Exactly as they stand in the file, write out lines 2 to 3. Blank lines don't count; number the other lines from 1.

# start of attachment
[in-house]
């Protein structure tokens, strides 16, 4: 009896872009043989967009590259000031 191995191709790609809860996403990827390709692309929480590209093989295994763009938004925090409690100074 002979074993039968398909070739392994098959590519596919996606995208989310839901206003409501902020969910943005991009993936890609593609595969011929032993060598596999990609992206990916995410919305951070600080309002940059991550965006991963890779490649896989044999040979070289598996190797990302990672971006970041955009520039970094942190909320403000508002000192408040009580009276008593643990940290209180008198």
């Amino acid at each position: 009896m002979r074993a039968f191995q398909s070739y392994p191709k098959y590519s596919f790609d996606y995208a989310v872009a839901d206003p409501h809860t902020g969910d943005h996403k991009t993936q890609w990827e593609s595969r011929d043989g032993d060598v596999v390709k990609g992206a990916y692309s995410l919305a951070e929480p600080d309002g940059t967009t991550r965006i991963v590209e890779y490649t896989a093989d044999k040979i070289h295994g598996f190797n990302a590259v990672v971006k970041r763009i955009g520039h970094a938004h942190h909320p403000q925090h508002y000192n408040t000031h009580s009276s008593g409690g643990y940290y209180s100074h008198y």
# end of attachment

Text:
């Protein structure tokens, strides 16, 4: 009896872009043989967009590259000031 191995191709790609809860996403990827390709692309929480590209093989295994763009938004925090409690100074 002979074993039968398909070739392994098959590519596919996606995208989310839901206003409501902020969910943005991009993936890609593609595969011929032993060598596999990609992206990916995410919305951070600080309002940059991550965006991963890779490649896989044999040979070289598996190797990302990672971006970041955009520039970094942190909320403000508002000192408040009580009276008593643990940290209180008198």
């Amino acid at each position: 009896m002979r074993a039968f191995q398909s070739y392994p191709k098959y590519s596919f790609d996606y995208a989310v872009a839901d206003p409501h809860t902020g969910d943005h996403k991009t993936q890609w990827e593609s595969r011929d043989g032993d060598v596999v390709k990609g992206a990916y692309s995410l919305a951070e929480p600080d309002g940059t967009t991550r965006i991963v590209e890779y490649t896989a093989d044999k040979i070289h295994g598996f190797n990302a590259v990672v971006k970041r763009i955009g520039h970094a938004h942190h909320p403000q925090h508002y000192n408040t000031h009580s009276s008593g409690g643990y940290y209180s100074h008198y």